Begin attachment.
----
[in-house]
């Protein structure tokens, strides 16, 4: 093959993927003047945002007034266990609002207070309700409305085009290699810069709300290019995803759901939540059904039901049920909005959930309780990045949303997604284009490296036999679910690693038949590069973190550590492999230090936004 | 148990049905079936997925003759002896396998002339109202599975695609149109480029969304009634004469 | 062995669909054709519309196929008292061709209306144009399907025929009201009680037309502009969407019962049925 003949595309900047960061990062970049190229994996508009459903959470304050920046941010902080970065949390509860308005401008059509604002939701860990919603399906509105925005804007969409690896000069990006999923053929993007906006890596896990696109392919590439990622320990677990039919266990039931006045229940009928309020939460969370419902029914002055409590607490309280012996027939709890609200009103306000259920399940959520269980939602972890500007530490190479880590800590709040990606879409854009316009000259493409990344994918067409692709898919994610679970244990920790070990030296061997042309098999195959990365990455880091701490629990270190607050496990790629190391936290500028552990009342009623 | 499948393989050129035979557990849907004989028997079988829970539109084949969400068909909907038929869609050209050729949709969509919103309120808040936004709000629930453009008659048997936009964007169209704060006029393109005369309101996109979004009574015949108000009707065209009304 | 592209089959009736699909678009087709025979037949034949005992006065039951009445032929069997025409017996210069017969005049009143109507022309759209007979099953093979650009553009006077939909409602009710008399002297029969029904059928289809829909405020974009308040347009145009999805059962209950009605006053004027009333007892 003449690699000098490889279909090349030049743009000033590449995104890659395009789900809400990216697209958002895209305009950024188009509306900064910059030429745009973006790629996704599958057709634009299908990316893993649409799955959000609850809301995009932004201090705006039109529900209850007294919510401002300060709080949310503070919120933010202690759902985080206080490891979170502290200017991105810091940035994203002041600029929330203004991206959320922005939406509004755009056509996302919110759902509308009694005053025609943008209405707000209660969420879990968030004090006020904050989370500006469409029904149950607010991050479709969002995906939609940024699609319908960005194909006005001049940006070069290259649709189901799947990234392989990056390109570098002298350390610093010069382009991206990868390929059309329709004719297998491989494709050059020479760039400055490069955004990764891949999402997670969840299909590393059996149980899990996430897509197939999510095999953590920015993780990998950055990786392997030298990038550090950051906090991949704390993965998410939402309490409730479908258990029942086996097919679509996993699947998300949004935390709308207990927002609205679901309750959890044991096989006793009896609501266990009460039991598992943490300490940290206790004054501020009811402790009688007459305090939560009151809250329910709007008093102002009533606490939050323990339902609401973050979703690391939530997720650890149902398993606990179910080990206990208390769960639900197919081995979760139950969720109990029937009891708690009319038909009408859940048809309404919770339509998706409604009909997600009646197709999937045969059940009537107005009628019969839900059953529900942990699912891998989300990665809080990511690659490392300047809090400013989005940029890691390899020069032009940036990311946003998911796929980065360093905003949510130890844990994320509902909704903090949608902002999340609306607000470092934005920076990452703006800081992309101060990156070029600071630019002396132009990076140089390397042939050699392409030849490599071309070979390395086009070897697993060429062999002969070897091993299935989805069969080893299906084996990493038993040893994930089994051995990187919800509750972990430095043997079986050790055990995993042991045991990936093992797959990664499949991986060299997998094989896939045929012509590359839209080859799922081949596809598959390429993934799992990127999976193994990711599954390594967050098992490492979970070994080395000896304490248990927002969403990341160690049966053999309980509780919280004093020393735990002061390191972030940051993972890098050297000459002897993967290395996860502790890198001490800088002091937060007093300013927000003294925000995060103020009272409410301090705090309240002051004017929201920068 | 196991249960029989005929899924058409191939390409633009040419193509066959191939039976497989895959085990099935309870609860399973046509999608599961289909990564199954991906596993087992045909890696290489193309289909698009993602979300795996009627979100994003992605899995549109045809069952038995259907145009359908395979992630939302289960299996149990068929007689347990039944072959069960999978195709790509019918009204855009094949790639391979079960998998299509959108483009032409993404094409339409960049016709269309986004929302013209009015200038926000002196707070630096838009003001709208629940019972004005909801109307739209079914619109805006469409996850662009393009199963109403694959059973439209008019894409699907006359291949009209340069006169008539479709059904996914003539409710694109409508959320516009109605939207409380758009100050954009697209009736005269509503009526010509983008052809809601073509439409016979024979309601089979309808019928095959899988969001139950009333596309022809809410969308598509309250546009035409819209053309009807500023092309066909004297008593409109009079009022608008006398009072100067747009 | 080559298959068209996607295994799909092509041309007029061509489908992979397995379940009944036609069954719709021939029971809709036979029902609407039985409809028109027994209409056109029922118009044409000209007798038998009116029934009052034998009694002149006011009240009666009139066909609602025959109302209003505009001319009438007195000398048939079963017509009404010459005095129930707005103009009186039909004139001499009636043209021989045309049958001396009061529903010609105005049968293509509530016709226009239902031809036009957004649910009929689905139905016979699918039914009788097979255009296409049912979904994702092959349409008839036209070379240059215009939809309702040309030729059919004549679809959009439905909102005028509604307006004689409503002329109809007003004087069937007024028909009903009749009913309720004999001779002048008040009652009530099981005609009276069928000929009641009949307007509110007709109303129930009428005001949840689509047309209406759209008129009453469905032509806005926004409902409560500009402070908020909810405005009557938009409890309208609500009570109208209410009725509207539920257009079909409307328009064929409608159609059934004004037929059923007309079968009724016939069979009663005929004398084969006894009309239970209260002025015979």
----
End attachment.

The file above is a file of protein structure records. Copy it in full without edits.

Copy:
[in-house]
């Protein structure tokens, strides 16, 4: 093959993927003047945002007034266990609002207070309700409305085009290699810069709300290019995803759901939540059904039901049920909005959930309780990045949303997604284009490296036999679910690693038949590069973190550590492999230090936004 | 148990049905079936997925003759002896396998002339109202599975695609149109480029969304009634004469 | 062995669909054709519309196929008292061709209306144009399907025929009201009680037309502009969407019962049925 003949595309900047960061990062970049190229994996508009459903959470304050920046941010902080970065949390509860308005401008059509604002939701860990919603399906509105925005804007969409690896000069990006999923053929993007906006890596896990696109392919590439990622320990677990039919266990039931006045229940009928309020939460969370419902029914002055409590607490309280012996027939709890609200009103306000259920399940959520269980939602972890500007530490190479880590800590709040990606879409854009316009000259493409990344994918067409692709898919994610679970244990920790070990030296061997042309098999195959990365990455880091701490629990270190607050496990790629190391936290500028552990009342009623 | 499948393989050129035979557990849907004989028997079988829970539109084949969400068909909907038929869609050209050729949709969509919103309120808040936004709000629930453009008659048997936009964007169209704060006029393109005369309101996109979004009574015949108000009707065209009304 | 592209089959009736699909678009087709025979037949034949005992006065039951009445032929069997025409017996210069017969005049009143109507022309759209007979099953093979650009553009006077939909409602009710008399002297029969029904059928289809829909405020974009308040347009145009999805059962209950009605006053004027009333007892 003449690699000098490889279909090349030049743009000033590449995104890659395009789900809400990216697209958002895209305009950024188009509306900064910059030429745009973006790629996704599958057709634009299908990316893993649409799955959000609850809301995009932004201090705006039109529900209850007294919510401002300060709080949310503070919120933010202690759902985080206080490891979170502290200017991105810091940035994203002041600029929330203004991206959320922005939406509004755009056509996302919110759902509308009694005053025609943008209405707000209660969420879990968030004090006020904050989370500006469409029904149950607010991050479709969002995906939609940024699609319908960005194909006005001049940006070069290259649709189901799947990234392989990056390109570098002298350390610093010069382009991206990868390929059309329709004719297998491989494709050059020479760039400055490069955004990764891949999402997670969840299909590393059996149980899990996430897509197939999510095999953590920015993780990998950055990786392997030298990038550090950051906090991949704390993965998410939402309490409730479908258990029942086996097919679509996993699947998300949004935390709308207990927002609205679901309750959890044991096989006793009896609501266990009460039991598992943490300490940290206790004054501020009811402790009688007459305090939560009151809250329910709007008093102002009533606490939050323990339902609401973050979703690391939530997720650890149902398993606990179910080990206990208390769960639900197919081995979760139950969720109990029937009891708690009319038909009408859940048809309404919770339509998706409604009909997600009646197709999937045969059940009537107005009628019969839900059953529900942990699912891998989300990665809080990511690659490392300047809090400013989005940029890691390899020069032009940036990311946003998911796929980065360093905003949510130890844990994320509902909704903090949608902002999340609306607000470092934005920076990452703006800081992309101060990156070029600071630019002396132009990076140089390397042939050699392409030849490599071309070979390395086009070897697993060429062999002969070897091993299935989805069969080893299906084996990493038993040893994930089994051995990187919800509750972990430095043997079986050790055990995993042991045991990936093992797959990664499949991986060299997998094989896939045929012509590359839209080859799922081949596809598959390429993934799992990127999976193994990711599954390594967050098992490492979970070994080395000896304490248990927002969403990341160690049966053999309980509780919280004093020393735990002061390191972030940051993972890098050297000459002897993967290395996860502790890198001490800088002091937060007093300013927000003294925000995060103020009272409410301090705090309240002051004017929201920068 | 196991249960029989005929899924058409191939390409633009040419193509066959191939039976497989895959085990099935309870609860399973046509999608599961289909990564199954991906596993087992045909890696290489193309289909698009993602979300795996009627979100994003992605899995549109045809069952038995259907145009359908395979992630939302289960299996149990068929007689347990039944072959069960999978195709790509019918009204855009094949790639391979079960998998299509959108483009032409993404094409339409960049016709269309986004929302013209009015200038926000002196707070630096838009003001709208629940019972004005909801109307739209079914619109805006469409996850662009393009199963109403694959059973439209008019894409699907006359291949009209340069006169008539479709059904996914003539409710694109409508959320516009109605939207409380758009100050954009697209009736005269509503009526010509983008052809809601073509439409016979024979309601089979309808019928095959899988969001139950009333596309022809809410969308598509309250546009035409819209053309009807500023092309066909004297008593409109009079009022608008006398009072100067747009 | 080559298959068209996607295994799909092509041309007029061509489908992979397995379940009944036609069954719709021939029971809709036979029902609407039985409809028109027994209409056109029922118009044409000209007798038998009116029934009052034998009694002149006011009240009666009139066909609602025959109302209003505009001319009438007195000398048939079963017509009404010459005095129930707005103009009186039909004139001499009636043209021989045309049958001396009061529903010609105005049968293509509530016709226009239902031809036009957004649910009929689905139905016979699918039914009788097979255009296409049912979904994702092959349409008839036209070379240059215009939809309702040309030729059919004549679809959009439905909102005028509604307006004689409503002329109809007003004087069937007024028909009903009749009913309720004999001779002048008040009652009530099981005609009276069928000929009641009949307007509110007709109303129930009428005001949840689509047309209406759209008129009453469905032509806005926004409902409560500009402070908020909810405005009557938009409890309208609500009570109208209410009725509207539920257009079909409307328009064929409608159609059934004004037929059923007309079968009724016939069979009663005929004398084969006894009309239970209260002025015979």